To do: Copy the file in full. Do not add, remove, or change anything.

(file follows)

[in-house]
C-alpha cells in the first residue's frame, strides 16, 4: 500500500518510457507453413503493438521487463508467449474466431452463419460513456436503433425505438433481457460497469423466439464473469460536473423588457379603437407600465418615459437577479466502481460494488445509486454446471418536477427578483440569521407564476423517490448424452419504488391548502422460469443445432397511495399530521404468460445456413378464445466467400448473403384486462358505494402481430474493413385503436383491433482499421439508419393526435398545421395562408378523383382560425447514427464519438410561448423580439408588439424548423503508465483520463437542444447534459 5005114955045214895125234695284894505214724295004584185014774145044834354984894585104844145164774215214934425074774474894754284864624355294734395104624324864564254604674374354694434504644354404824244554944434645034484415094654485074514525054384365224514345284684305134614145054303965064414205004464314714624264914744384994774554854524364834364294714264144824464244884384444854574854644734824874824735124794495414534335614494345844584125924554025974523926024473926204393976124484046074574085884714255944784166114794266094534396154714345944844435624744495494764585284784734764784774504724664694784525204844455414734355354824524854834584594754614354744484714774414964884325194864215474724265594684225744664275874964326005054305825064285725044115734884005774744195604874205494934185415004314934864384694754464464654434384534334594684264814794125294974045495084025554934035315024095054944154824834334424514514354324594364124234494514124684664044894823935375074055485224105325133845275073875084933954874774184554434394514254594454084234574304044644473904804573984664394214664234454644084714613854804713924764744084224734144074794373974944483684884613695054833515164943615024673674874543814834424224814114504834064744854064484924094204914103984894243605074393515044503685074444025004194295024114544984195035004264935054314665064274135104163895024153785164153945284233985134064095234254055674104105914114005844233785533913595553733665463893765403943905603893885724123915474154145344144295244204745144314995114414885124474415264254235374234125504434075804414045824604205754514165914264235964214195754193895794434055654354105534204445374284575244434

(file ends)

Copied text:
[in-house]
C-alpha cells in the first residue's frame, strides 16, 4: 500500500518510457507453413503493438521487463508467449474466431452463419460513456436503433425505438433481457460497469423466439464473469460536473423588457379603437407600465418615459437577479466502481460494488445509486454446471418536477427578483440569521407564476423517490448424452419504488391548502422460469443445432397511495399530521404468460445456413378464445466467400448473403384486462358505494402481430474493413385503436383491433482499421439508419393526435398545421395562408378523383382560425447514427464519438410561448423580439408588439424548423503508465483520463437542444447534459 5005114955045214895125234695284894505214724295004584185014774145044834354984894585104844145164774215214934425074774474894754284864624355294734395104624324864564254604674374354694434504644354404824244554944434645034484415094654485074514525054384365224514345284684305134614145054303965064414205004464314714624264914744384994774554854524364834364294714264144824464244884384444854574854644734824874824735124794495414534335614494345844584125924554025974523926024473926204393976124484046074574085884714255944784166114794266094534396154714345944844435624744495494764585284784734764784774504724664694784525204844455414734355354824524854834584594754614354744484714774414964884325194864215474724265594684225744664275874964326005054305825064285725044115734884005774744195604874205494934185415004314934864384694754464464654434384534334594684264814794125294974045495084025554934035315024095054944154824834334424514514354324594364124234494514124684664044894823935375074055485224105325133845275073875084933954874774184554434394514254594454084234574304044644473904804573984664394214664234454644084714613854804713924764744084224734144074794373974944483684884613695054833515164943615024673674874543814834424224814114504834064744854064484924094204914103984894243605074393515044503685074444025004194295024114544984195035004264935054314665064274135104163895024153785164153945284233985134064095234254055674104105914114005844233785533913595553733665463893765403943905603893885724123915474154145344144295244204745144314995114414885124474415264254235374234125504434075804414045824604205754514165914264235964214195754193895794434055654354105534204445374284575244434